I think we all dream of achieving something in our life. Something that is special and a little different from the norm … if only we had the time, confidence or money to do it.
I had a dream, I wanted to write a book, although I never really thought that it would happen. As a young girl, I believed that writers were a different breed to me who spoke in literary phrases and were highly intelligent. I, on the other hand, was an unworldly girl living on a rural dairy farm in Cornwall. My dream remained with me, albeit dormant, whilst I concentrated on a nursing career instead.
My writing dream resurfaced in 2010, when I changed careers and moved to a house on the edge of Bodmin Moor. The barren landscape, with its remnants of Stone Age settlements and rocky tors, ignited my creative imagination again. It begged me to be the backdrop to a novel that demanded to be written. I realised that if I was going to attempt my dream of writing a book, it was now or never.
I wrote in secret, fearful that my attempt would end in failure. Every day, before I sat down to write, I would walk my dog on the moors. It felt as if the characters from my novel were waiting for me there, encouraging me to finish the manuscript and submit to agents and publishers, as I strolled through their world. If I gave up, their story would never be told and they would remain in limbo and that thought alone was the impetus for me to keep going.
That novel became The Captain’s Daughter and took the position of the second novel in my Cornish Tales series. The rugged landscape of the neighbouring Cornish moor, the tumbled down farmer’s building on the edge of a farm and the Cornish stone hedges were all key points on the dog walking route. They now play major roles in the novel, although sadly my dog, who was my constant companion during its creation, has since passed away.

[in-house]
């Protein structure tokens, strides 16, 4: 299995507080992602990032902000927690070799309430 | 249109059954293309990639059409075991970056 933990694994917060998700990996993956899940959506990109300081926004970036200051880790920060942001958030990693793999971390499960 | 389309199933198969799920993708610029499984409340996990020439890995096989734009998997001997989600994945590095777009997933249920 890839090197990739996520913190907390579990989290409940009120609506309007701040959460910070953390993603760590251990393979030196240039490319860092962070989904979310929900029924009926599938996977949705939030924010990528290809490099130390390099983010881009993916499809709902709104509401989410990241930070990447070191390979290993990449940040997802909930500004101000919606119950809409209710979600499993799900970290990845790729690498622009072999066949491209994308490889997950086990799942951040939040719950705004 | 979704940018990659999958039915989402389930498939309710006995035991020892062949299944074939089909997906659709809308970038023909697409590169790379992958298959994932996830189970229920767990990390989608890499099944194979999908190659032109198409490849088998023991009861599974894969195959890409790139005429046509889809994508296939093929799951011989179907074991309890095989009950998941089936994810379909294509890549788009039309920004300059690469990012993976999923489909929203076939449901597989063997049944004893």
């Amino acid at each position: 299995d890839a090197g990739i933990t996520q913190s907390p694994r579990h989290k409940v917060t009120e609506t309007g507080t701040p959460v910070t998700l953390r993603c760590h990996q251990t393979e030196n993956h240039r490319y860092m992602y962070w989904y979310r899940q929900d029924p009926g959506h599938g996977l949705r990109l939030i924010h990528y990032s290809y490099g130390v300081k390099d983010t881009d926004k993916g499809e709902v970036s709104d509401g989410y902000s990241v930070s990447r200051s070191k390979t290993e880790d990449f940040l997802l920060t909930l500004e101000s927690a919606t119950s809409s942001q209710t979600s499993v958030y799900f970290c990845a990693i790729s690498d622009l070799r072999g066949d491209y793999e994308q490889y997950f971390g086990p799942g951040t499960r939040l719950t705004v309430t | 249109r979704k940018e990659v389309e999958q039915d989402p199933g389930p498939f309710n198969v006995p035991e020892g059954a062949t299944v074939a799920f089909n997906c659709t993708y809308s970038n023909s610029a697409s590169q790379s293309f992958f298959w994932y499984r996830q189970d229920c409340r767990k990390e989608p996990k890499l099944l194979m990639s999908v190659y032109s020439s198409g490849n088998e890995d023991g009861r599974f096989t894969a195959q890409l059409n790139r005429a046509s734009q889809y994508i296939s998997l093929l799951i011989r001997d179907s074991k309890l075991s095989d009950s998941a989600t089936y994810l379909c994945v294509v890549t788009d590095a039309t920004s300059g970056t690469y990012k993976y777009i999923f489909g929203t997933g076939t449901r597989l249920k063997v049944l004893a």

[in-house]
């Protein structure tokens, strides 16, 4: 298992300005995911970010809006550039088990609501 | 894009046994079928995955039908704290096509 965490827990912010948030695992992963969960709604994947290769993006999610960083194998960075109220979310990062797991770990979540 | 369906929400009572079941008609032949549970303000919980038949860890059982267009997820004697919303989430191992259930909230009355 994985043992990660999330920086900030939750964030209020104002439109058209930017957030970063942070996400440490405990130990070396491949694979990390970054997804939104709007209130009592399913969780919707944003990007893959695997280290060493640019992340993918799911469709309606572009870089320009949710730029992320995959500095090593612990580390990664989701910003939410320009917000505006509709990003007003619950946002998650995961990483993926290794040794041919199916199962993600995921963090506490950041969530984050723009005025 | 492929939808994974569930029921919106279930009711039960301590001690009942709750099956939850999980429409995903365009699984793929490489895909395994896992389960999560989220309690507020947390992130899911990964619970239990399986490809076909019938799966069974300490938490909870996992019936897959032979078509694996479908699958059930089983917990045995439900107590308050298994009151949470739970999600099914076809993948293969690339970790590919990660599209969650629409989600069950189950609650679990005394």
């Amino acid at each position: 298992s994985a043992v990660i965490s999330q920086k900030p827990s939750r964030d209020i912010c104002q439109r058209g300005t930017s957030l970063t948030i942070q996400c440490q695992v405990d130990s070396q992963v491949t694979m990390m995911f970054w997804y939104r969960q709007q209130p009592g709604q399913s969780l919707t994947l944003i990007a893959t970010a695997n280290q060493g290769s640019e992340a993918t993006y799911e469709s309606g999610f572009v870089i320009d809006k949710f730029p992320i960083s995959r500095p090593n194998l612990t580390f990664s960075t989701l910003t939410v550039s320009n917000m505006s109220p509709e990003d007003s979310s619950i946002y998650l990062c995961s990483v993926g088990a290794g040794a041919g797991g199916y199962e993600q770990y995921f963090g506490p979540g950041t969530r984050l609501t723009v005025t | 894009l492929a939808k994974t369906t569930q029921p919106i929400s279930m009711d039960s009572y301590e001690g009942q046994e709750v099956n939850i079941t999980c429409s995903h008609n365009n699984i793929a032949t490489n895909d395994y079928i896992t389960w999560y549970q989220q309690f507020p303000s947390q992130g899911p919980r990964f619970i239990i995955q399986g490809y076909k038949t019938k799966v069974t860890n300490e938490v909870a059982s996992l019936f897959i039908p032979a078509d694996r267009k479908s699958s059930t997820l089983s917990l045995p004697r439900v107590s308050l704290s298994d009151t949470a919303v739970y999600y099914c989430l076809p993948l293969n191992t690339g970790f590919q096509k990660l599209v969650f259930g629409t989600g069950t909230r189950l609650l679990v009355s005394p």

My dream of becoming a writer has become a reality, yet strangely the most fulfilling part of achieving this dream is not what I expected. I was fast approaching my 50s when I confessed to my extended family and friends that I had written a book. My announcement surprised them and it was gratifying to know that at my age I still had the ability to shock the younger members of my family. They have become my greatest supporters and this has been a heart-warming experience for me. I hope that my achievement has taught them that one can accomplish a dream at any age. And what has my experience taught me? I have learnt that life is a journey with many paths to take. We decide which path to follow and, more importantly, when and how to walk it. The Captain’s Daughter was the result of one such journey. It was created in secret, but it was written to share.
The Captain's Daughter, published by multi award winning women's fiction publisher, Choc Lit, is out in paperback on 7 August and is available from all good bookshops, online stores and via www.choc-lit.com. It is the second in Victoria Cornwall's Cornish Tales series and follows The Thief's Daughter. The third book, The Daughter of River Valley has just been released electronically to all ebook platforms.
Cornish born and bred, Ms Cornwall is able to trace her own Cornish roots back to the eighteenth century. Her background and heritage has given her an understanding and knowledge of Cornish rural life that inspires her writing.